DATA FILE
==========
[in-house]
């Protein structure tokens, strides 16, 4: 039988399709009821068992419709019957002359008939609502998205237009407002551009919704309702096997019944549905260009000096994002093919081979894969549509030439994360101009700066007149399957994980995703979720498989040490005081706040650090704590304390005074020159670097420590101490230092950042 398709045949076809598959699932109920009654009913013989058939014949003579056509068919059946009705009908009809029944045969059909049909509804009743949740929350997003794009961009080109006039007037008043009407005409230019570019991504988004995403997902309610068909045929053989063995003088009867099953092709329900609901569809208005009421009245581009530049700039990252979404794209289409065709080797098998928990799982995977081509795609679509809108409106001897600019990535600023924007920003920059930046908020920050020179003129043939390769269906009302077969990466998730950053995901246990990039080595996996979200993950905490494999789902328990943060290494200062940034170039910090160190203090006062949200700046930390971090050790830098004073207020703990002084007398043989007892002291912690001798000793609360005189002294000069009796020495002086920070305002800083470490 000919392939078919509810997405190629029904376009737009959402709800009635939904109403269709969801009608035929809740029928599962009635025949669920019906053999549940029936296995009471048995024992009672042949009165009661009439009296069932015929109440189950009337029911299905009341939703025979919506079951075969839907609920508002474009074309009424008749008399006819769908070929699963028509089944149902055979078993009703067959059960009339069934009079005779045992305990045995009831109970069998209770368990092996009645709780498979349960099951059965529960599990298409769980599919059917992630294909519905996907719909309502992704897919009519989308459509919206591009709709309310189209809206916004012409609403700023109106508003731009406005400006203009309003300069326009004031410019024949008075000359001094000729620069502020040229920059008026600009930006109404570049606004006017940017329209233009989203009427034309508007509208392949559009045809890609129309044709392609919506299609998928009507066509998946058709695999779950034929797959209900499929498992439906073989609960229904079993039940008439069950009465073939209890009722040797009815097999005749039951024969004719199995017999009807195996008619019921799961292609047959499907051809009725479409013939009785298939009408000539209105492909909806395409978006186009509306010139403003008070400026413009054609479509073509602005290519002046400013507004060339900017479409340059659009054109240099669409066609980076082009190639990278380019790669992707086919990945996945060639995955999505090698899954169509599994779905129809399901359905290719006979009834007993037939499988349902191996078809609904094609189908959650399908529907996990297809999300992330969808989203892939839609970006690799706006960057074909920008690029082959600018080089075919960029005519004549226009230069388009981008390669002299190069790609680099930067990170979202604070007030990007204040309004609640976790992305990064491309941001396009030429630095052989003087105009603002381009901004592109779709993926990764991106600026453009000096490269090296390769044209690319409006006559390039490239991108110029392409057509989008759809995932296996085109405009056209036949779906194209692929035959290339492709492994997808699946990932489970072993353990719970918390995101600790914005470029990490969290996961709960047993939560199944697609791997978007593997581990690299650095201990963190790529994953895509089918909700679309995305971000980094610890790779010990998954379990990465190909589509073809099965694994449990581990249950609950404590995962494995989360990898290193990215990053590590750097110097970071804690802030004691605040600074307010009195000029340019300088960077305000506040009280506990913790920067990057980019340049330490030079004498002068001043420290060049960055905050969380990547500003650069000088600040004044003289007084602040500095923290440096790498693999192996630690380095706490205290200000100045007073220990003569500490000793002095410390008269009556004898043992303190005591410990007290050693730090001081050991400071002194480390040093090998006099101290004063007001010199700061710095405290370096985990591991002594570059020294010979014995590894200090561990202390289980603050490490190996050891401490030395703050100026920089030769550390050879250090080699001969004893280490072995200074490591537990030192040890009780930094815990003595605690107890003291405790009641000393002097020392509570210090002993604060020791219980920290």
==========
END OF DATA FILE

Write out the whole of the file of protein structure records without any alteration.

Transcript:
[in-house]
């Protein structure tokens, strides 16, 4: 039988399709009821068992419709019957002359008939609502998205237009407002551009919704309702096997019944549905260009000096994002093919081979894969549509030439994360101009700066007149399957994980995703979720498989040490005081706040650090704590304390005074020159670097420590101490230092950042 398709045949076809598959699932109920009654009913013989058939014949003579056509068919059946009705009908009809029944045969059909049909509804009743949740929350997003794009961009080109006039007037008043009407005409230019570019991504988004995403997902309610068909045929053989063995003088009867099953092709329900609901569809208005009421009245581009530049700039990252979404794209289409065709080797098998928990799982995977081509795609679509809108409106001897600019990535600023924007920003920059930046908020920050020179003129043939390769269906009302077969990466998730950053995901246990990039080595996996979200993950905490494999789902328990943060290494200062940034170039910090160190203090006062949200700046930390971090050790830098004073207020703990002084007398043989007892002291912690001798000793609360005189002294000069009796020495002086920070305002800083470490 000919392939078919509810997405190629029904376009737009959402709800009635939904109403269709969801009608035929809740029928599962009635025949669920019906053999549940029936296995009471048995024992009672042949009165009661009439009296069932015929109440189950009337029911299905009341939703025979919506079951075969839907609920508002474009074309009424008749008399006819769908070929699963028509089944149902055979078993009703067959059960009339069934009079005779045992305990045995009831109970069998209770368990092996009645709780498979349960099951059965529960599990298409769980599919059917992630294909519905996907719909309502992704897919009519989308459509919206591009709709309310189209809206916004012409609403700023109106508003731009406005400006203009309003300069326009004031410019024949008075000359001094000729620069502020040229920059008026600009930006109404570049606004006017940017329209233009989203009427034309508007509208392949559009045809890609129309044709392609919506299609998928009507066509998946058709695999779950034929797959209900499929498992439906073989609960229904079993039940008439069950009465073939209890009722040797009815097999005749039951024969004719199995017999009807195996008619019921799961292609047959499907051809009725479409013939009785298939009408000539209105492909909806395409978006186009509306010139403003008070400026413009054609479509073509602005290519002046400013507004060339900017479409340059659009054109240099669409066609980076082009190639990278380019790669992707086919990945996945060639995955999505090698899954169509599994779905129809399901359905290719006979009834007993037939499988349902191996078809609904094609189908959650399908529907996990297809999300992330969808989203892939839609970006690799706006960057074909920008690029082959600018080089075919960029005519004549226009230069388009981008390669002299190069790609680099930067990170979202604070007030990007204040309004609640976790992305990064491309941001396009030429630095052989003087105009603002381009901004592109779709993926990764991106600026453009000096490269090296390769044209690319409006006559390039490239991108110029392409057509989008759809995932296996085109405009056209036949779906194209692929035959290339492709492994997808699946990932489970072993353990719970918390995101600790914005470029990490969290996961709960047993939560199944697609791997978007593997581990690299650095201990963190790529994953895509089918909700679309995305971000980094610890790779010990998954379990990465190909589509073809099965694994449990581990249950609950404590995962494995989360990898290193990215990053590590750097110097970071804690802030004691605040600074307010009195000029340019300088960077305000506040009280506990913790920067990057980019340049330490030079004498002068001043420290060049960055905050969380990547500003650069000088600040004044003289007084602040500095923290440096790498693999192996630690380095706490205290200000100045007073220990003569500490000793002095410390008269009556004898043992303190005591410990007290050693730090001081050991400071002194480390040093090998006099101290004063007001010199700061710095405290370096985990591991002594570059020294010979014995590894200090561990202390289980603050490490190996050891401490030395703050100026920089030769550390050879250090080699001969004893280490072995200074490591537990030192040890009780930094815990003595605690107890003291405790009641000393002097020392509570210090002993604060020791219980920290």